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Terrified Of My Next Step
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fragilebones posted:
I am new to this community. I have severe osteoporosis. My t-scores are:
-3.8 in my spine and -2.0 in my hip. I am only 39 years old. My D levels and calcium levels in my blood are fine....

I am post menopausal, having a hysterectomy when I was 22. I grew up calcium deficient, due to a milk allergy. I have already lost 2 inches in height. I am white and very thin framed. I am only 89lbs. I have already broken bones. Including Vertebrae in my spine.

I just got my latest scan back. The scores are frightening. My Dr. wants me to have a Reclast infusion. With everything I know about Reclast, I am scared to even take the next step. I don't know if I want to even consider reclast or forteo... I really just don't know. What else is there to consider?

I was diagnosed with Osteoporosis when I was 33. I was put on Fosamax, which I stopped when the the side affects hit.

I take a bunch of supplements focused towards bone health. Not limited to Vitamin K2, 2000 I.U D3 and others..... The natural way doesn't seem to be working. What else is there for me to consider?
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An_245857 responded:
Hi,

I wouldn't be too terrified yet. I came back from Afghanistan and found out I was a - 4.0 and that the Army knew about it 15 years earlier and didn't tell me or treat me. The VA knew it and never told me and never treated me. Sad, but true. I broke my back almost two years ago. I was on Fossamax, but switched to Forteo and it works!!! Makes your bones hurt, but so does osteoporosis and a compression fracture definitely hurts!!! I was at a - 2.3 back then and after taking Forteo, I am at a - 1.3 now, which from 2004 to now, which is a very good thing. It went up significantly after 2 years. Talk to your doctor and don't forget that stem cell technology might help and eventually cure many of these types of diseases. I just shouldn't have gotten osteoporosis at 32 years of age and it was not heredity but environmental. I had my family members get bone scans and it does not run in my family. Good Luck.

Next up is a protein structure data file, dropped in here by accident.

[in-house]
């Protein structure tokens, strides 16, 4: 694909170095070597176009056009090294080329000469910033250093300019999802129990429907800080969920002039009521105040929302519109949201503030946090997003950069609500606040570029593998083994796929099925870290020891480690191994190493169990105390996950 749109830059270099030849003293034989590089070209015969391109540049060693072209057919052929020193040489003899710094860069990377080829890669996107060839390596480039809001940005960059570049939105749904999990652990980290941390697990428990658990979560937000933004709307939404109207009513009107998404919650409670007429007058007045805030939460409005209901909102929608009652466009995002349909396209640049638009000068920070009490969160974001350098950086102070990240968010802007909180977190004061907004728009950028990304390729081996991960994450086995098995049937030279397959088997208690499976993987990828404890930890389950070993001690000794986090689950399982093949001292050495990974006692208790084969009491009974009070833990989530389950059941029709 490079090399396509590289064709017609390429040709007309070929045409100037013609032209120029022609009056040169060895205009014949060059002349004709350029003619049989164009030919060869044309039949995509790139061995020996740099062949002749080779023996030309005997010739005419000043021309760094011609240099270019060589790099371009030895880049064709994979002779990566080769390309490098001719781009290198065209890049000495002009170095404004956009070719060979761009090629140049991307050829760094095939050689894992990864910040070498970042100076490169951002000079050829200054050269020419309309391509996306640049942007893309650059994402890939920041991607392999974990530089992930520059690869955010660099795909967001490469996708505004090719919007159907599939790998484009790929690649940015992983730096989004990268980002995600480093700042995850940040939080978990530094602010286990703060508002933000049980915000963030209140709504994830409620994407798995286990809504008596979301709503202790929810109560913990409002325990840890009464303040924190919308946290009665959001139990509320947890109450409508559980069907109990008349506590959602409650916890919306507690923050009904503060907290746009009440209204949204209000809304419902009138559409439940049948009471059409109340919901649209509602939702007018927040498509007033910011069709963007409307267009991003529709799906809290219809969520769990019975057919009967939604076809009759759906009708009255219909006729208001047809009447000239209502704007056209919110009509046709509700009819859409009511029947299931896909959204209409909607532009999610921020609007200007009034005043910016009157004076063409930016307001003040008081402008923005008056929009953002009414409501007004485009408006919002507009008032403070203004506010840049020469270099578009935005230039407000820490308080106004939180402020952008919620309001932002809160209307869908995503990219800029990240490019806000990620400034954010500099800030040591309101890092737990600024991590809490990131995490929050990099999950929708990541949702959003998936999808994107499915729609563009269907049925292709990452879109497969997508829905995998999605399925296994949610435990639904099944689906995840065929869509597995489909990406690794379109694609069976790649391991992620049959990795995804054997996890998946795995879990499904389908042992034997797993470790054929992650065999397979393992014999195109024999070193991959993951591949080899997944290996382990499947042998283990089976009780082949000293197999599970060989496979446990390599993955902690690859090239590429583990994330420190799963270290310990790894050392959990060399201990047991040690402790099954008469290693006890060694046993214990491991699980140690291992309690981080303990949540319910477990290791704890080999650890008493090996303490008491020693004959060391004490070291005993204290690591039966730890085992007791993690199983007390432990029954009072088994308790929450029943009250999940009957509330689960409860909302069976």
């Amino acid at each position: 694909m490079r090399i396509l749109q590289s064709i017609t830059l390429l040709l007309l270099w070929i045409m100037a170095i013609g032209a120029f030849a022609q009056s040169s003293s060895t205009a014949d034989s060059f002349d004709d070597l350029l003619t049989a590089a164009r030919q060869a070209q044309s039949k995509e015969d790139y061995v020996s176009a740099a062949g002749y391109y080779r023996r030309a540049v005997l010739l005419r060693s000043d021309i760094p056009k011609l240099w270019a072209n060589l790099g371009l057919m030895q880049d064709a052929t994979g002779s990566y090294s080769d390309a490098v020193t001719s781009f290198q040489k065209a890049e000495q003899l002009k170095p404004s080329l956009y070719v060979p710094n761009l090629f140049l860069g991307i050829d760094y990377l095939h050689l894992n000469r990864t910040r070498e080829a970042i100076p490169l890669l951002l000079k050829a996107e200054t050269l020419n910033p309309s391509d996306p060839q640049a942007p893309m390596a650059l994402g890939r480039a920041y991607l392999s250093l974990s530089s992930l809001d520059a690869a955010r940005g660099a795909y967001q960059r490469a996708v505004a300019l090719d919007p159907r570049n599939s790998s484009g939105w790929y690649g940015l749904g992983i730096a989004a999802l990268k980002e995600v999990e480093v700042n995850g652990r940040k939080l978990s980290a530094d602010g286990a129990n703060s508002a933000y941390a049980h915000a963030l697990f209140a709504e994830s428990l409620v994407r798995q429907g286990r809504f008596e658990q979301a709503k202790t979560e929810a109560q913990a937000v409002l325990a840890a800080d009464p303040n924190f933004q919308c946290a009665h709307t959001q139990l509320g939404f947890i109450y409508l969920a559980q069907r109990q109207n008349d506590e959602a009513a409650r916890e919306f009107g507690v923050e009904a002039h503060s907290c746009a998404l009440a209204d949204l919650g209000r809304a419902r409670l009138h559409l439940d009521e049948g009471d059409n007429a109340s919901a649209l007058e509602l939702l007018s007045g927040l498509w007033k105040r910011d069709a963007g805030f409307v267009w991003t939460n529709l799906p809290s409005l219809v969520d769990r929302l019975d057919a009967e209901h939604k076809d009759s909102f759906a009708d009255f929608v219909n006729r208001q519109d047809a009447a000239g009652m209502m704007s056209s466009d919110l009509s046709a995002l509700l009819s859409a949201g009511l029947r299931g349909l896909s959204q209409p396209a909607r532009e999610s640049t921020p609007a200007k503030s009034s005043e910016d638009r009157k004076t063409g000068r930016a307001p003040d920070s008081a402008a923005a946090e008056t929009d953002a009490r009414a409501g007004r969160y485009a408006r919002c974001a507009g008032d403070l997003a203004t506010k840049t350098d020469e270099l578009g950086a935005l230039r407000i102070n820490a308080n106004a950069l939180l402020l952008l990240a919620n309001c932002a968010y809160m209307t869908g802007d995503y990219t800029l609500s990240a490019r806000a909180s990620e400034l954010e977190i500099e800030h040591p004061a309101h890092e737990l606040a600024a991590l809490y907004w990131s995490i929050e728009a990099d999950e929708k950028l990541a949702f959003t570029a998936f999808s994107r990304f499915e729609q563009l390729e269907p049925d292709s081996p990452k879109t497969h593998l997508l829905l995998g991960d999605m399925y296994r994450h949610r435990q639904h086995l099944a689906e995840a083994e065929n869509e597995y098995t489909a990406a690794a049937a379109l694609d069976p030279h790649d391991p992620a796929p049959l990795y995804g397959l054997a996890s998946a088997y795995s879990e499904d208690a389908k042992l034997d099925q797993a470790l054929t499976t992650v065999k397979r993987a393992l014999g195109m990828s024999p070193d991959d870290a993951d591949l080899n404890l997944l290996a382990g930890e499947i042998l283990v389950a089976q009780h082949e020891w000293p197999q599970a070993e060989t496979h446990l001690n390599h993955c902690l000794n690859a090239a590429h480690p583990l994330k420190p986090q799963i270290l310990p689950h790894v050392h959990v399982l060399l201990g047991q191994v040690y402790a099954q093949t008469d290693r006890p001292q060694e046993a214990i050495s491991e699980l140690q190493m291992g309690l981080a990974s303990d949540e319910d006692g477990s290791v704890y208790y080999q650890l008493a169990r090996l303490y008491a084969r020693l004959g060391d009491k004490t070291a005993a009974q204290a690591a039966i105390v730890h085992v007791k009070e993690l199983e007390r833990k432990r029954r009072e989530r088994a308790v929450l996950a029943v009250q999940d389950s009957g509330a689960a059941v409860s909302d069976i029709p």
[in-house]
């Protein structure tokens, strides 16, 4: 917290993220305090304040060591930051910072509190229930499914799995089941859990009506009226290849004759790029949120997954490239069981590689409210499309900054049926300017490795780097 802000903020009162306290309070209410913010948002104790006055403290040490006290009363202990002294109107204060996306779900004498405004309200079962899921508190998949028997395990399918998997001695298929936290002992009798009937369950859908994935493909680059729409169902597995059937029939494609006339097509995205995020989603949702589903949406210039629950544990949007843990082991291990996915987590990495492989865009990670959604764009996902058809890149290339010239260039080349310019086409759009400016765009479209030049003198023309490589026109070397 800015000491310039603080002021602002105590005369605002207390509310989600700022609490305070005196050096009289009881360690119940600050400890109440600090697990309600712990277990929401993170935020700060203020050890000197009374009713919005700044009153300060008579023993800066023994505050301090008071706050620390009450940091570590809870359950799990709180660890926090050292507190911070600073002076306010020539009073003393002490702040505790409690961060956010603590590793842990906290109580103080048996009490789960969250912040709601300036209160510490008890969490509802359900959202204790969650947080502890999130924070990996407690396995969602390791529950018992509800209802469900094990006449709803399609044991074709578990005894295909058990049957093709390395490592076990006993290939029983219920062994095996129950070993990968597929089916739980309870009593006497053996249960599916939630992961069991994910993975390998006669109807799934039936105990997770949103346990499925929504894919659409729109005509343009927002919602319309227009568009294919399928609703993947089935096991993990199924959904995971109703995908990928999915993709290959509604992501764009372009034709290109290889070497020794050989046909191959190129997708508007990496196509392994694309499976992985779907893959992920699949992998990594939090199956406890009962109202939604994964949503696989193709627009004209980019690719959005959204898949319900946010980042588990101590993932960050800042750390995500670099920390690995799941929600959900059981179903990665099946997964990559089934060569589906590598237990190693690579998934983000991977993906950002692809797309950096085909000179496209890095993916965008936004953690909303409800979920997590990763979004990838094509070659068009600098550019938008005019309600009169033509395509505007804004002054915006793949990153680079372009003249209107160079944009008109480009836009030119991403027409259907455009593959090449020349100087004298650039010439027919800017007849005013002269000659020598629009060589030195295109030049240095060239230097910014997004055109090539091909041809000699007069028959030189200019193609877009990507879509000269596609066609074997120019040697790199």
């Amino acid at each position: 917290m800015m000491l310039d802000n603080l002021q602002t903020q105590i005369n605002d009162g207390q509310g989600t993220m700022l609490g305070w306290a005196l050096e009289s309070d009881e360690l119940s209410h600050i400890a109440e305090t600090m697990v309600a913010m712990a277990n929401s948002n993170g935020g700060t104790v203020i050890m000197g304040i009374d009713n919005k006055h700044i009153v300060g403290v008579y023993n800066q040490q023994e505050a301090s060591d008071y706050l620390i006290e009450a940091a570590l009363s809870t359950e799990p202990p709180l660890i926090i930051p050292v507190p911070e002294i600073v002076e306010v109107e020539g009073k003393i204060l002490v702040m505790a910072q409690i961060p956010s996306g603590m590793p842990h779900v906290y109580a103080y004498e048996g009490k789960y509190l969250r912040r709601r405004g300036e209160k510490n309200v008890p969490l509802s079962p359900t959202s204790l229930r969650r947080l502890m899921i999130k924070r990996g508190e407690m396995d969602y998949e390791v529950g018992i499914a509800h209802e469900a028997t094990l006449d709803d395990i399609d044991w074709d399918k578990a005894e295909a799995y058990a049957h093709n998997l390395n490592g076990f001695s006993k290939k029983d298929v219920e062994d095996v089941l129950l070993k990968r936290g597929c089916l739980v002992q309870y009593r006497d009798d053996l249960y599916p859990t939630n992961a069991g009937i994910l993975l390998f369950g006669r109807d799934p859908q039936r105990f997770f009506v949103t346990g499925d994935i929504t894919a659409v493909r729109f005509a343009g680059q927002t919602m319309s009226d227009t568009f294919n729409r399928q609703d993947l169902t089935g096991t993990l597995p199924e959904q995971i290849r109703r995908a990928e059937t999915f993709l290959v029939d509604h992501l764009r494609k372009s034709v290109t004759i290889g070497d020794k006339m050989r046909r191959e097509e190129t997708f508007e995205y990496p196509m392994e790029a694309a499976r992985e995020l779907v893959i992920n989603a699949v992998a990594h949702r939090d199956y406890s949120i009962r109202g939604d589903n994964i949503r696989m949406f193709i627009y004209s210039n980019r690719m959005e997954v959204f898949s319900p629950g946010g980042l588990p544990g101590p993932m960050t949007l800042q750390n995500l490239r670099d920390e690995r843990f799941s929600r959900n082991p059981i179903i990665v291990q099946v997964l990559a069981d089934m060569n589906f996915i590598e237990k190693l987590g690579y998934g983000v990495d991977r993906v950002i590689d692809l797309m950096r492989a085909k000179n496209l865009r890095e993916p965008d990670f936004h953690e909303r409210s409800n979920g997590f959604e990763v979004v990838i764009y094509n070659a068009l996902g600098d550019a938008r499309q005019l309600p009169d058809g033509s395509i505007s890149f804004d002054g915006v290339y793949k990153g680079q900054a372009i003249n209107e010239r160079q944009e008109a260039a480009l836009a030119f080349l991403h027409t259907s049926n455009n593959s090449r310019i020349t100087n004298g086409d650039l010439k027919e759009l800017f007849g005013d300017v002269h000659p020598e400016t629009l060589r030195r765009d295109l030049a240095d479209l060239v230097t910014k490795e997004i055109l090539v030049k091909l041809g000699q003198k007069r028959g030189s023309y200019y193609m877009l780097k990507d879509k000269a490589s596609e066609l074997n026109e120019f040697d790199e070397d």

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Tomato05 responded:
Are you exercising?

And is your diet healthy? It is good that you are taking all those supplements, but never underestimate the importance of a good, balanced diet for optimal nutrient absorption.
 
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bonebabe responded:
Glad you realized the natural way doesn't work. Once you hit a certain level (and you have exceeded it!) you need meds. The fact that you've already had a compression fracture doubles your risk of having another. Your small bones will thin very very quickly because there's not much bone there.

Forteo is the big guns of osteoporosis treatment. It is made from the parathyroid hormone and is the only medicine that actually will grow new bone. You will be on it for two years, then it will be important to strengthen that new bone with a bisphosphonate. Reclast is a good choice.

You need to be very very careful in how you move during the day. Do not bend forward from the waist. Keep the back straight and bend from the hips. Also no side to side twisting of the spine.

The National Osteoporosis Foundation has an excellent website that has a FAQ section that can address most, is not all, of your concerns. www.nof.org They also have a booklet we use in our rehab classes called Boning Up on Osteoporosis. It's only $1 and is fantastic. Even gives illustrations of correct and incorrect movements.